In the 1800s, telescopes were rapidly growing in size and in Milan, Italy, 1877, Giovanni Virginio Schiaparelli, began mapping and naming areas on Mars. He named the dark and light areas as "seas" and "continents". He also saw channels on Mars and called them "canali." Canali translates to channels, but it was mistranslated into "canals" in English implying intelligent life on Mars. Because of the then recent completion of the Suez Canal in 1869, people assumed that Mars must have intelligent life.
Then in 1894 in Flagstaff, Arizona, Percival Lowel observed Mars himself. Knowling of the recent discovery of canals on Mars, his observations confirmed this these straight lines on the planet and mapped hundreds of them. Lowell believed that the straight lines were Martian-made canals built to transport water from the polar caps to the equator. In 1895, he published his first book on Mars with many illustrations and it was game over.
1897 - Kurd Lasswitz - Two Planets
1898 - H.G. Wells - War of the Worlds
1949 - Robert Heinline - Red Planet
1950 - Ray Bradbury - The Martian Chronicles
1951 - Arthur C. Clarke - The Sands of Mars
1961 - Robert Heinline - Stranger in a Strange Land
… leading to today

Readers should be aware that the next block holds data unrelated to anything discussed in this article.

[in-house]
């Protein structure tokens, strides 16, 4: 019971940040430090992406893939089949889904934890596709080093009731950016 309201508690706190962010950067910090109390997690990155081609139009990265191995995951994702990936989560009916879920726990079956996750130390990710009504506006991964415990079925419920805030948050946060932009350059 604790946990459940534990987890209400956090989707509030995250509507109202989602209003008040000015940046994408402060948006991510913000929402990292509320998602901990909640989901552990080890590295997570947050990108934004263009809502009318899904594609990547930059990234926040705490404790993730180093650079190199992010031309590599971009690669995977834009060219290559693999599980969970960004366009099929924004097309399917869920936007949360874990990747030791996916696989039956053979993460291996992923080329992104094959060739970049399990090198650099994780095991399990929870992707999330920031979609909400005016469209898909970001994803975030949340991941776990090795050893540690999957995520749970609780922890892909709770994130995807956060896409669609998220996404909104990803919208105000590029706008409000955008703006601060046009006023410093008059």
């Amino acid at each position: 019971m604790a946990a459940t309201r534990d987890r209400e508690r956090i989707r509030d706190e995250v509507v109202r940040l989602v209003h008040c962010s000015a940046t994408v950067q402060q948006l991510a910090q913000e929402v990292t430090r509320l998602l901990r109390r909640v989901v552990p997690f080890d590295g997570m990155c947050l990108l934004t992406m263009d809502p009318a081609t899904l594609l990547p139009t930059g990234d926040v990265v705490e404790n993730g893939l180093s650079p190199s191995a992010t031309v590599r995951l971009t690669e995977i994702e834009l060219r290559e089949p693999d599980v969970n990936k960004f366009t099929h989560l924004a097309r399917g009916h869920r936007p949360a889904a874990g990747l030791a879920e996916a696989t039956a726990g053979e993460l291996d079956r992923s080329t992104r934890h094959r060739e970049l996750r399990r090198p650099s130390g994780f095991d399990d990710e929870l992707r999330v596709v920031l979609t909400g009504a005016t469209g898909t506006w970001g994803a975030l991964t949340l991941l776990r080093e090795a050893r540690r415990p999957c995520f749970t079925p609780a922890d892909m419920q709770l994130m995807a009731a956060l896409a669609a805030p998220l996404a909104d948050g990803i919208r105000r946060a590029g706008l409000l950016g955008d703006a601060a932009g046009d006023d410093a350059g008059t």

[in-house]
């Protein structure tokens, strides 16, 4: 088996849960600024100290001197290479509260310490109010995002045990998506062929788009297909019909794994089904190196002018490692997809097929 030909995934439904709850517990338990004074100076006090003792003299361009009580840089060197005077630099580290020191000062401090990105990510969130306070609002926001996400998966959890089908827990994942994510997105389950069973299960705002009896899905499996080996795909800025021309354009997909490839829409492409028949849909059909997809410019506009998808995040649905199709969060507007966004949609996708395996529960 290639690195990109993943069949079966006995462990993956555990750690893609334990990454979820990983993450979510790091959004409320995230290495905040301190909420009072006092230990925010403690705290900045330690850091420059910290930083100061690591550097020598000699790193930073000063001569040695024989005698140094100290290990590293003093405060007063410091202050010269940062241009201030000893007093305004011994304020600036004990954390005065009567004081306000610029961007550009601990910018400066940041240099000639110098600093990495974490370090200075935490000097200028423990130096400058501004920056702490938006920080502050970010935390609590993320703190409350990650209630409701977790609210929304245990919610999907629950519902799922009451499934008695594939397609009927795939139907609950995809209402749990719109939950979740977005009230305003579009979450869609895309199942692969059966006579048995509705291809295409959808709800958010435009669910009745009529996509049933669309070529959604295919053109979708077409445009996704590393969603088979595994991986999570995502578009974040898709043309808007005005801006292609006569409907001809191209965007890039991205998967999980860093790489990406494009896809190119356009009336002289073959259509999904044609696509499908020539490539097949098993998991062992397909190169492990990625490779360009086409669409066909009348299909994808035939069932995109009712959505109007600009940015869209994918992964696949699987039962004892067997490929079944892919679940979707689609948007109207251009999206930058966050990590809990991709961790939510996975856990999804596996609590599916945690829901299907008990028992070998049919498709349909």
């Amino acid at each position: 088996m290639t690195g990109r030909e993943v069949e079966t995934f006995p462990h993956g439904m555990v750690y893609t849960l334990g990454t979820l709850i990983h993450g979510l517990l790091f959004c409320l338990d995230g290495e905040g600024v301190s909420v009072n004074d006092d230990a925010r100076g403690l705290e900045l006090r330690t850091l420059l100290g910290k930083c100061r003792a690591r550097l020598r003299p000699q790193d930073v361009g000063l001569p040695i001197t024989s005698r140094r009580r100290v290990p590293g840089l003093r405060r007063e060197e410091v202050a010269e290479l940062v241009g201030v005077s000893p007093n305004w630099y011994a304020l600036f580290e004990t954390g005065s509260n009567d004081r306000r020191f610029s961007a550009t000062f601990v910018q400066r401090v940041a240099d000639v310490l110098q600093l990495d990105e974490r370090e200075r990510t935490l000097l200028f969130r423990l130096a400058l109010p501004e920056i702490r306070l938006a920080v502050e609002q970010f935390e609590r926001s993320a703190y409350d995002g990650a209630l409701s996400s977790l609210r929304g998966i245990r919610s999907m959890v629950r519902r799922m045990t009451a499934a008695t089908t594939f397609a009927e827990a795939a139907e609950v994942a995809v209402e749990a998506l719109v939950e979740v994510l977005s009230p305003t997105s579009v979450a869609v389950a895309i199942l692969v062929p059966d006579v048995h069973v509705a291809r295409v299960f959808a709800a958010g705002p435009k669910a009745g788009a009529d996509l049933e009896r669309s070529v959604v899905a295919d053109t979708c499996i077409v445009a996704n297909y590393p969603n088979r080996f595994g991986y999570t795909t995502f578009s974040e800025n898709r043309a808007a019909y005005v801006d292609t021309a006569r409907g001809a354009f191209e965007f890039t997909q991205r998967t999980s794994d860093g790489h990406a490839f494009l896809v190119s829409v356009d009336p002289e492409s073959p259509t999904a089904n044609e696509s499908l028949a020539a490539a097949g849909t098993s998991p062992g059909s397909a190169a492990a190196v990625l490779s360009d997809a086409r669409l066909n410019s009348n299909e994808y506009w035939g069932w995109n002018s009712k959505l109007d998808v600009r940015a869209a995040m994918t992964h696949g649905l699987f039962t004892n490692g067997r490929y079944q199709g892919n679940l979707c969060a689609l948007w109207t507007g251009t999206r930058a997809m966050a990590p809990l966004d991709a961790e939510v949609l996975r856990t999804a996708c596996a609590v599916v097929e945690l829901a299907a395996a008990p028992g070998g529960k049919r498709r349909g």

2011 - Andy Weir - The Martian
Mariner Spacecraft (1964-1971) were designed to be our first glimpses of Mars, being sent to Mars on a fly-by mission with MAriner 4 sending back our first ever images of another planet and Mariner 9 being the first ever satellite to enter Mars’ orbit.
Mars Observer (1992) and Mars Climate Orbiter (1998) lost contact upon arrival
Mars Global Surveyor arrived (1997) and orbited Mars for 4 times longer than expected.
Mars Odyssey (2001) studies the composition of the planet's surface, water and ice detection, as well as radiation.
Mars Express (2003) - with ESA- studies MArs’s atmosphere and surface from a polar orbit
NASA's Mars Reconnaissance Orbiter (2006) carries the most powerful telescopic camera ever to another planet.
The Mars Atmosphere and Volatile EvolutioN (MAVEN) spacecraft will provide information about Mars’s atmosphere, climate history and potential habitability of the planet
In 1976, NASA’s Viking 1 & 2 became the first spacecraft to safely land on another planet.
The Mars Pathfinder mission (1997) was meant to be a demonstration of technology. With the Carl sagan Memorial Station as it’s lander and the Sojourner Rover. However, they ended up sending back 2.3 billion bits of information, 17,000 images, and more than 15 chemical analyses from rocks and soil.
Mars Polar Lander (1999) was meant to land on the frozen terrain near the edge of Mars' south polar cap and dig for water ice with a robotic arm, but unfortunately lost upon arrival
The Phoenix Mars Lander (2008) successfully landed on the north polar region of Mars and it successfully dug up and analyzed icy soil.
Mars Exploration Rovers (Spirit and Opportunity) (2004) search for evidence of liquid water that may have been present in the planet's past. The rovers are identical to each other, but are exploring different regions of Mars.
Mars Science Laboratory (2012) is twice as long and three times as heavy as Spirit and Opportunity, Curiosity mission is to tell us if Mars is habitable, can we live there.